What Does UL Recognized Mean?

Instead of the big picture, UL Recognized status focuses on the smaller things in industrial life. UL Recognized credentials specifically apply to components that are typically part of a larger, UL Certified electronic device.

You can spot UL recognition by the backward “RU” marking on the component. However, the general public will rarely see this label.

Recognition in this case indicates the component has been tested and approved for use in specific conditions or within certain parameters – but not as-is. When using UL Recognized components, the buying manufacturer must still perform additional testing to ensure the complete system or product meets UL standards.

For UL recognition, testing is done on various internal parts for products. These can include: 

  • Wires & cables
  • Connectors & terminals
  • Transistors
  • Pressure controllers
  • Power supplies
  • Display technology
  • Diodes
  • Mass flow controllers
  • Circuit boards

Even on the inside, safety matters. If an inspector seeking the cause of a fire discovers a non-UL internal panel component (i.e. circuit breaker), it could result in you losing your insurance claim.

What Does UL Certified Mean? | Control Panel Manufacturing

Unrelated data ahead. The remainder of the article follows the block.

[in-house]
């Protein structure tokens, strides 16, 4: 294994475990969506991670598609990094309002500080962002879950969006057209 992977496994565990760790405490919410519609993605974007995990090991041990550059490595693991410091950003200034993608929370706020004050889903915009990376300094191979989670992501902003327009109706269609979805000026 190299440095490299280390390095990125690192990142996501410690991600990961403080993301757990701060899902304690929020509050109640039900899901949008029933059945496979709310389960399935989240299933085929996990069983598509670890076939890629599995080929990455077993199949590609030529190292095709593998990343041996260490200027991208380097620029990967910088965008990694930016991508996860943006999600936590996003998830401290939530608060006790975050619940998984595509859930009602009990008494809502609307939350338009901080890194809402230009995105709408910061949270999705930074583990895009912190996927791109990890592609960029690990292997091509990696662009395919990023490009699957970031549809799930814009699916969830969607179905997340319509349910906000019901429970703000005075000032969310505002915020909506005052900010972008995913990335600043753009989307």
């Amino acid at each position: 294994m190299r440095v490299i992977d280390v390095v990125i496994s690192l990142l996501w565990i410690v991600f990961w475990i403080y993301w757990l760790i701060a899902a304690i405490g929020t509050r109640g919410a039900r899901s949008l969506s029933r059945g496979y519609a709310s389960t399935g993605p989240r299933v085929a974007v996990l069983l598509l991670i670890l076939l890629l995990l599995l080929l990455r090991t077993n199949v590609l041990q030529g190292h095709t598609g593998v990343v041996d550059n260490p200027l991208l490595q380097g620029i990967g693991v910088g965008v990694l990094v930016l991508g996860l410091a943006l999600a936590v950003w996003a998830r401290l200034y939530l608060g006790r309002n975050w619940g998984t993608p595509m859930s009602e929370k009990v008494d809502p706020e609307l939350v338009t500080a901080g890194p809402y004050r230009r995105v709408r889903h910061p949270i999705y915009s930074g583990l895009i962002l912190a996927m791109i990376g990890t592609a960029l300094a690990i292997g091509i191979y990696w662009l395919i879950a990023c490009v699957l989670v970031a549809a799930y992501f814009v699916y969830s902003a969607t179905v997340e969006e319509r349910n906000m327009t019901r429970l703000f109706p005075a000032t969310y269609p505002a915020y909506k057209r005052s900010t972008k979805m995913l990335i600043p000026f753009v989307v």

There’s a lot of confusion about control panels and other assemblies carrying “UL Certified” marketing lingo. 

UL Certified is a broad term meant to indicate a product has met the safety and quality standards of Underwriters Laboratories. It does not specify a detailed scope of certification like UL Listed and UL Recognized do.

Note that the placement of a UL Certified sticker on a device doesn’t guarantee the safety of the entire assembly. It could simply apply to the enclosure.

In a way, you should view UL Certified status at the manufacturer level. Because certification is about the intrinsic safety of the broader system, it’s on the panel buyer to verify that each component is UL Listed or Recognized for an application. 

Referring to a Panel Manufacturer as Certified

A more specific application of the “UL Certified” term is in control panel building. A UL Certified panel manufacturer operates a shop that’s certified to build to UL 508A standards

What’s that mean? UL 508A verifies that panels meet the highest standards of protection against fire, electrical, and other industrial hazards. This reduces liability for industrial facilities in case of an incident and ensures the facility meets standards set by other regulatory agencies such as OSHA. UL 508A indicates to customers and inspectors alike that the panel has undergone rigorous testing.

However, that does not mean every panel the shop puts out is UL-approved. Around 80% of panels sold by UL 508A-certified shops or contractors are not certified.